The obvious connection I can make between these three writings is they are all writings having to do with slavery in America, the emancipation and the reconstruction, slavery of course being the central focus. Frederick was a slave who fled to his freedom, and against great adversity managed to learn to read and write the English language. Then, using his latent storytelling skills, was able to tell his story, as a way yo educate the American masses on what life as a slave actually was.
Harriet Jacobs has a similar story, a master storyteller who used her gifts to craft a narrative that simply could not be ignored, and reminded an entire generation why they went to war and fought and died for 5 years. It was a dark and gritty truth, a truth most Americans of the time I'm sure would rather not see.
The writings in Chapter 6 of "Lies My Teacher Told Me" however spans a range of subjects pertaining to the time. The first being unsung national hero John Brown. I'll be the first to admit that I had no idea who John Brown even was before cracking open this volume, which I guess just goes to prove the point that was being made in the chapter. John Brown was one of the earliest recorded examples of a white man resorting to violence for the sake of the freedom of African American Slaves. Despite his courage, he is not a very well known patriot, and even when he is mentioned from within the annals of American History, he either barely touched upon, or painted in a rather unflattering light. Some say he was crazy, or was moved to his violent actions vis-a-vis fanatical religiously inspired hallucinations. Actual history of course will lead one to believe that none of this is true.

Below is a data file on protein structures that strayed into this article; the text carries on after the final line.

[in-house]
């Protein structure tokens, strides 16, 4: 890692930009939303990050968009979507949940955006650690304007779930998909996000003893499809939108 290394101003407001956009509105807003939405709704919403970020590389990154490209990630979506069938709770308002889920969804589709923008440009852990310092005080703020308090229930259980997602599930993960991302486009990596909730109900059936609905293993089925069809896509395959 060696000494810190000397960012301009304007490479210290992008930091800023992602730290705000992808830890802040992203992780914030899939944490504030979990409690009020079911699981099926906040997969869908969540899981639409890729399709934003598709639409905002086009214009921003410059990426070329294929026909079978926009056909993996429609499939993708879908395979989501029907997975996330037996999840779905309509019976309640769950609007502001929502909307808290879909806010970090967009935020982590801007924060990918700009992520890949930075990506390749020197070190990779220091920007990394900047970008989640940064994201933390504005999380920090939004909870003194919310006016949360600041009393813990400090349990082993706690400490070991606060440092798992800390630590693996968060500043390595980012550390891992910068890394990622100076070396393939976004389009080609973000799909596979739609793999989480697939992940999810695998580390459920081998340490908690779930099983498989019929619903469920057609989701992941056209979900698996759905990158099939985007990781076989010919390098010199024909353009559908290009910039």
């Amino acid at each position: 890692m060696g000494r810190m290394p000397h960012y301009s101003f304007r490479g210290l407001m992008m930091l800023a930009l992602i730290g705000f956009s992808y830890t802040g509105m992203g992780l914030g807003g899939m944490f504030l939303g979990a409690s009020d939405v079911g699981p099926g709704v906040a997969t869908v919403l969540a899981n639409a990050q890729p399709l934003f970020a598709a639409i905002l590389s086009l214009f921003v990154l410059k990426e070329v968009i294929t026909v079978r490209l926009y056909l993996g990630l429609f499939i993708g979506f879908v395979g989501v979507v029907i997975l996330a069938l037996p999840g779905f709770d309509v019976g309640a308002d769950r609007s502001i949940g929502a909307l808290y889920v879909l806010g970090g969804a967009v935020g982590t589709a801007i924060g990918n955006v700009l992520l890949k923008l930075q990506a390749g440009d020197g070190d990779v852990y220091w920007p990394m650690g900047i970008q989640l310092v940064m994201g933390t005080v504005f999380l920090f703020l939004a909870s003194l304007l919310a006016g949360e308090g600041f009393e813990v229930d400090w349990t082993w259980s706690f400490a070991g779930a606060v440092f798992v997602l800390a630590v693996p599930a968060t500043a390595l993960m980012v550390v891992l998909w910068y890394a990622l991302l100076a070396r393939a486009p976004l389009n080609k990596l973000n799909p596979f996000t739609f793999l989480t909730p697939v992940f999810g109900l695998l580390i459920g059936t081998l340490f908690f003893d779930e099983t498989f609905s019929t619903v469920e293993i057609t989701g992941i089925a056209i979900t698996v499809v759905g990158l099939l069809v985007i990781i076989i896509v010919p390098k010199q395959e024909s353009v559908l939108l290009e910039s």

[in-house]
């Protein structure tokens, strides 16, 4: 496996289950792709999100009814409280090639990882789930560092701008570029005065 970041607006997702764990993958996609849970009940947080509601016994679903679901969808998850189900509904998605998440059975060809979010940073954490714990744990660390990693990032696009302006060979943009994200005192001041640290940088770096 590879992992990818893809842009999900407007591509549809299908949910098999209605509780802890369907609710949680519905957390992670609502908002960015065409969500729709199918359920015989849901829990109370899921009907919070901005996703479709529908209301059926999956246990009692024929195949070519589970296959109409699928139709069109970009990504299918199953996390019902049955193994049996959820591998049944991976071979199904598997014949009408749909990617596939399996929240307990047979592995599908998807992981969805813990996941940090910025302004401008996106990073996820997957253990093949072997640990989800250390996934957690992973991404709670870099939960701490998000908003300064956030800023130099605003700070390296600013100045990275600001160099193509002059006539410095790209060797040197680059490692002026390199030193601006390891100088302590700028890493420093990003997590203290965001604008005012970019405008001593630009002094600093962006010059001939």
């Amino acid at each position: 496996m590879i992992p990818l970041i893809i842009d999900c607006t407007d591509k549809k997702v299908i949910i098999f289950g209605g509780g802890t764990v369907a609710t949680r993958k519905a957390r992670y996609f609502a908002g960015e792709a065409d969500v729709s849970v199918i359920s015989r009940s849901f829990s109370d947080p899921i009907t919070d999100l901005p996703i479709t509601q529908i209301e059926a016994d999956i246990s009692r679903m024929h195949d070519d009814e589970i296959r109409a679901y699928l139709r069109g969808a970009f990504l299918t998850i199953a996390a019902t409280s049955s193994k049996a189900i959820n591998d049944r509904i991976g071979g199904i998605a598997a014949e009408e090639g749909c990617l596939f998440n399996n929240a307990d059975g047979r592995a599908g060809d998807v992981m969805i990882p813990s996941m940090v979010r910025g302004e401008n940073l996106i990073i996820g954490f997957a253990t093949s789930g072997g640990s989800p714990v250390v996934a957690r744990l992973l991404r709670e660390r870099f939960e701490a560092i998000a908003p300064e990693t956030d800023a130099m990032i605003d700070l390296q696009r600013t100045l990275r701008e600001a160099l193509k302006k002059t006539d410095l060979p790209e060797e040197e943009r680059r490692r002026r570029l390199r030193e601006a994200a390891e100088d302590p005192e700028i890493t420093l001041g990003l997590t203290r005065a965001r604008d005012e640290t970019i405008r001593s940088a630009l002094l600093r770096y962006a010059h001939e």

The second enlightening article in the chapter deals with the side of President Abraham Lincoln that never gets talked about in history textbooks. I will also shamefully admit that my view of Lincoln is forever changed after reading this book. I never imagined Lincoln as a person who really struggled with his decisions that much. In the context of history, his actions seemed to cut and dry, but to know that he was tortured internally by the remnants of his own racism acquired from his youth, vs. the guilt he felt as a Christian. To be a war president is wrought with its own turmoils without a doubt, but to shoulder this burden on top of it really makes Lincoln out to be more of a person in my eyes, and less of an iconic historical figure. After Lincoln's assassination, the chapter goes on to describe the difficulty the nation had during the reconstruction. Despite the victory of the North and the passing of the Emancipation Proclamation, people who helped the newly freed slaves live and function in society did so at great risk.
Knowing of the daily dangers that white people faced during these times only makes me have more respect for Douglass, Jacobs and everyone like them, who literally had to put their lives on the line in order to tell their stories, thus canonizing them in the pages of history. Sadly, the same could not be said for poor John Brown, who not only gave his life for the cause, but was literally the first white man to do so.
In summary, the basic lesson I can take away from these three writings is that it is the job of this generation, blessed with the luxury of hindsight and instant access to information, to make sure these names, and these actions are never forgotten.